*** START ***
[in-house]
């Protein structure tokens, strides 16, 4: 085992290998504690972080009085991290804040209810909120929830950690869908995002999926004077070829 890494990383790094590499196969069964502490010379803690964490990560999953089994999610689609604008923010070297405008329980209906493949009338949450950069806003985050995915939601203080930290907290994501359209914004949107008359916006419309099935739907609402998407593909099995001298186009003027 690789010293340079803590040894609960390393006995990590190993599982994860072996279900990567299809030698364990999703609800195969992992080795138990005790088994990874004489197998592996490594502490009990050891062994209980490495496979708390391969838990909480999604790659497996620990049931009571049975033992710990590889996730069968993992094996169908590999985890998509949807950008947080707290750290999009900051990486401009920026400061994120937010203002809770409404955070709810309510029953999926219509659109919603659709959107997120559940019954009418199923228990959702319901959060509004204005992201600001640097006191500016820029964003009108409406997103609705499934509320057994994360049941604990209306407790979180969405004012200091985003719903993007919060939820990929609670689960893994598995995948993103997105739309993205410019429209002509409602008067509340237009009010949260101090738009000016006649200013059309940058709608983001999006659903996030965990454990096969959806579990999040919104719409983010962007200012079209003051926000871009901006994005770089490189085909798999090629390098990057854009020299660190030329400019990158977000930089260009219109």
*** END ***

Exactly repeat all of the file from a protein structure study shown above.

[in-house]
């Protein structure tokens, strides 16, 4: 085992290998504690972080009085991290804040209810909120929830950690869908995002999926004077070829 890494990383790094590499196969069964502490010379803690964490990560999953089994999610689609604008923010070297405008329980209906493949009338949450950069806003985050995915939601203080930290907290994501359209914004949107008359916006419309099935739907609402998407593909099995001298186009003027 690789010293340079803590040894609960390393006995990590190993599982994860072996279900990567299809030698364990999703609800195969992992080795138990005790088994990874004489197998592996490594502490009990050891062994209980490495496979708390391969838990909480999604790659497996620990049931009571049975033992710990590889996730069968993992094996169908590999985890998509949807950008947080707290750290999009900051990486401009920026400061994120937010203002809770409404955070709810309510029953999926219509659109919603659709959107997120559940019954009418199923228990959702319901959060509004204005992201600001640097006191500016820029964003009108409406997103609705499934509320057994994360049941604990209306407790979180969405004012200091985003719903993007919060939820990929609670689960893994598995995948993103997105739309993205410019429209002509409602008067509340237009009010949260101090738009000016006649200013059309940058709608983001999006659903996030965990454990096969959806579990999040919104719409983010962007200012079209003051926000871009901006994005770089490189085909798999090629390098990057854009020299660190030329400019990158977000930089260009219109």